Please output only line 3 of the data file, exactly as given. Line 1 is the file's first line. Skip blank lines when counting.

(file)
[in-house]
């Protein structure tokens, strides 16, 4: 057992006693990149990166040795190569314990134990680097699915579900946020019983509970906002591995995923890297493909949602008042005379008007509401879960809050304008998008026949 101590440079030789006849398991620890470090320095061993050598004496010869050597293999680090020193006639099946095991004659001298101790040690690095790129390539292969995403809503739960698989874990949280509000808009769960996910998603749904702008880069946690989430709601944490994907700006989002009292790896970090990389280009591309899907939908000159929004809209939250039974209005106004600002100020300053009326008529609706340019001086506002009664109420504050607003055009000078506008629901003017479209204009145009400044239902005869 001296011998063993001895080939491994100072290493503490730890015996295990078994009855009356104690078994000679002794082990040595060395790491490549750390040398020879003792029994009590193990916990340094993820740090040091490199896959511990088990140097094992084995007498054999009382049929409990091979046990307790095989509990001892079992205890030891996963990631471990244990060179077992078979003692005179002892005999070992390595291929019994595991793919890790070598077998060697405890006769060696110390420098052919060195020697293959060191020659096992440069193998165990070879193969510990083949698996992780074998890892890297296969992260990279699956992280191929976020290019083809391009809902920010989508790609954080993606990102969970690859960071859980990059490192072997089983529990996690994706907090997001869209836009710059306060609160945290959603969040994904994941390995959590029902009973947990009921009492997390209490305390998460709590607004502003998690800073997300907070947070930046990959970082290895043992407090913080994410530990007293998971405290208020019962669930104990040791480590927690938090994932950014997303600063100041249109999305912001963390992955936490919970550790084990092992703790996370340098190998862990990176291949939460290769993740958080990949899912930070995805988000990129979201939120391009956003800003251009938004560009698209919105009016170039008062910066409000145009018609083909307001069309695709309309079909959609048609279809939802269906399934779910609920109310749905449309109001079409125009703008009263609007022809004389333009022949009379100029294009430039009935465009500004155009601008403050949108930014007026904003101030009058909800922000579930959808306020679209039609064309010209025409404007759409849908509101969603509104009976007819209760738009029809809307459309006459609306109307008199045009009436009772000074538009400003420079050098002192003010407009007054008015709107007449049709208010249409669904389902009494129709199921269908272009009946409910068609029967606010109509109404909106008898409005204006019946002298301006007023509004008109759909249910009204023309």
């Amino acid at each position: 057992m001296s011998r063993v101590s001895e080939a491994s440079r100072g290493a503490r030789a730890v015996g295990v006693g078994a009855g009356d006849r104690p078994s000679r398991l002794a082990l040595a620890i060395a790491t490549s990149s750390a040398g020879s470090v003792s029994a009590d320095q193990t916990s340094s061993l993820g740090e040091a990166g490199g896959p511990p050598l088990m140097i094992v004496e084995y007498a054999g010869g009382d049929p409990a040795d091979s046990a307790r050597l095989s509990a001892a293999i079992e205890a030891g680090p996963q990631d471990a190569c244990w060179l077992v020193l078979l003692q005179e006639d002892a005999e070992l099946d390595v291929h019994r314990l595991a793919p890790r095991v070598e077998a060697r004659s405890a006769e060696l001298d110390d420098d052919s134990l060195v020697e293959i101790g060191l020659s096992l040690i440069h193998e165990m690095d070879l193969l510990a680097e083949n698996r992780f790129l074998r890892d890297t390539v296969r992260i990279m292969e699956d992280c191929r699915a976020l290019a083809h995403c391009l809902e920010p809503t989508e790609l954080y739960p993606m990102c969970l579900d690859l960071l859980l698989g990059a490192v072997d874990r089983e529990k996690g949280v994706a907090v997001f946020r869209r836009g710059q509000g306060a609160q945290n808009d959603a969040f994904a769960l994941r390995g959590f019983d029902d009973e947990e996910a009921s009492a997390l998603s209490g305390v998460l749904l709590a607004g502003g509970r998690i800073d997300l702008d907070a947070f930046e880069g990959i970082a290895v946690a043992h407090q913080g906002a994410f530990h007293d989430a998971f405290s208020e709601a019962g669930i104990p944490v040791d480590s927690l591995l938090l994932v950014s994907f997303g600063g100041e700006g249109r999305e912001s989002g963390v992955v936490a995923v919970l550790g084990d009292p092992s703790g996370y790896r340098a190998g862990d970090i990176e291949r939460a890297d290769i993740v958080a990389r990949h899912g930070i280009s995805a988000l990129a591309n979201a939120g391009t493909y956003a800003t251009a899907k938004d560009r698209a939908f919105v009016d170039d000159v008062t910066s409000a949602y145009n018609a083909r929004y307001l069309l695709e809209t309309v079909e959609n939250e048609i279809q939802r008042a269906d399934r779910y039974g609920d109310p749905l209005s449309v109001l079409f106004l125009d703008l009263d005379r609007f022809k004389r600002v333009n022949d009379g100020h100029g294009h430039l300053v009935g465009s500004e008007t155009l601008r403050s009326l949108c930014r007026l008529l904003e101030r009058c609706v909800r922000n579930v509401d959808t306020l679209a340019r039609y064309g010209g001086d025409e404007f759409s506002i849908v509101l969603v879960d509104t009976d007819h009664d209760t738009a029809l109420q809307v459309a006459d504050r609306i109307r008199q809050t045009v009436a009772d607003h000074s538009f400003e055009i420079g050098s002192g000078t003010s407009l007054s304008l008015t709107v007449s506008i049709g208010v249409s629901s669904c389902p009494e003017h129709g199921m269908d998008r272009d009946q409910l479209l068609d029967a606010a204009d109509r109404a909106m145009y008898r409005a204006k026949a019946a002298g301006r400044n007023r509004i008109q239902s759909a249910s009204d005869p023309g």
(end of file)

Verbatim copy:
């Amino acid at each position: 057992m001296s011998r063993v101590s001895e080939a491994s440079r100072g290493a503490r030789a730890v015996g295990v006693g078994a009855g009356d006849r104690p078994s000679r398991l002794a082990l040595a620890i060395a790491t490549s990149s750390a040398g020879s470090v003792s029994a009590d320095q193990t916990s340094s061993l993820g740090e040091a990166g490199g896959p511990p050598l088990m140097i094992v004496e084995y007498a054999g010869g009382d049929p409990a040795d091979s046990a307790r050597l095989s509990a001892a293999i079992e205890a030891g680090p996963q990631d471990a190569c244990w060179l077992v020193l078979l003692q005179e006639d002892a005999e070992l099946d390595v291929h019994r314990l595991a793919p890790r095991v070598e077998a060697r004659s405890a006769e060696l001298d110390d420098d052919s134990l060195v020697e293959i101790g060191l020659s096992l040690i440069h193998e165990m690095d070879l193969l510990a680097e083949n698996r992780f790129l074998r890892d890297t390539v296969r992260i990279m292969e699956d992280c191929r699915a976020l290019a083809h995403c391009l809902e920010p809503t989508e790609l954080y739960p993606m990102c969970l579900d690859l960071l859980l698989g990059a490192v072997d874990r089983e529990k996690g949280v994706a907090v997001f946020r869209r836009g710059q509000g306060a609160q945290n808009d959603a969040f994904a769960l994941r390995g959590f019983d029902d009973e947990e996910a009921s009492a997390l998603s209490g305390v998460l749904l709590a607004g502003g509970r998690i800073d997300l702008d907070a947070f930046e880069g990959i970082a290895v946690a043992h407090q913080g906002a994410f530990h007293d989430a998971f405290s208020e709601a019962g669930i104990p944490v040791d480590s927690l591995l938090l994932v950014s994907f997303g600063g100041e700006g249109r999305e912001s989002g963390v992955v936490a995923v919970l550790g084990d009292p092992s703790g996370y790896r340098a190998g862990d970090i990176e291949r939460a890297d290769i993740v958080a990389r990949h899912g930070i280009s995805a988000l990129a591309n979201a939120g391009t493909y956003a800003t251009a899907k938004d560009r698209a939908f919105v009016d170039d000159v008062t910066s409000a949602y145009n018609a083909r929004y307001l069309l695709e809209t309309v079909e959609n939250e048609i279809q939802r008042a269906d399934r779910y039974g609920d109310p749905l209005s449309v109001l079409f106004l125009d703008l009263d005379r609007f022809k004389r600002v333009n022949d009379g100020h100029g294009h430039l300053v009935g465009s500004e008007t155009l601008r403050s009326l949108c930014r007026l008529l904003e101030r009058c609706v909800r922000n579930v509401d959808t306020l679209a340019r039609y064309g010209g001086d025409e404007f759409s506002i849908v509101l969603v879960d509104t009976d007819h009664d209760t738009a029809l109420q809307v459309a006459d504050r609306i109307r008199q809050t045009v009436a009772d607003h000074s538009f400003e055009i420079g050098s002192g000078t003010s407009l007054s304008l008015t709107v007449s506008i049709g208010v249409s629901s669904c389902p009494e003017h129709g199921m269908d998008r272009d009946q409910l479209l068609d029967a606010a204009d109509r109404a909106m145009y008898r409005a204006k026949a019946a002298g301006r400044n007023r509004i008109q239902s759909a249910s009204d005869p023309g």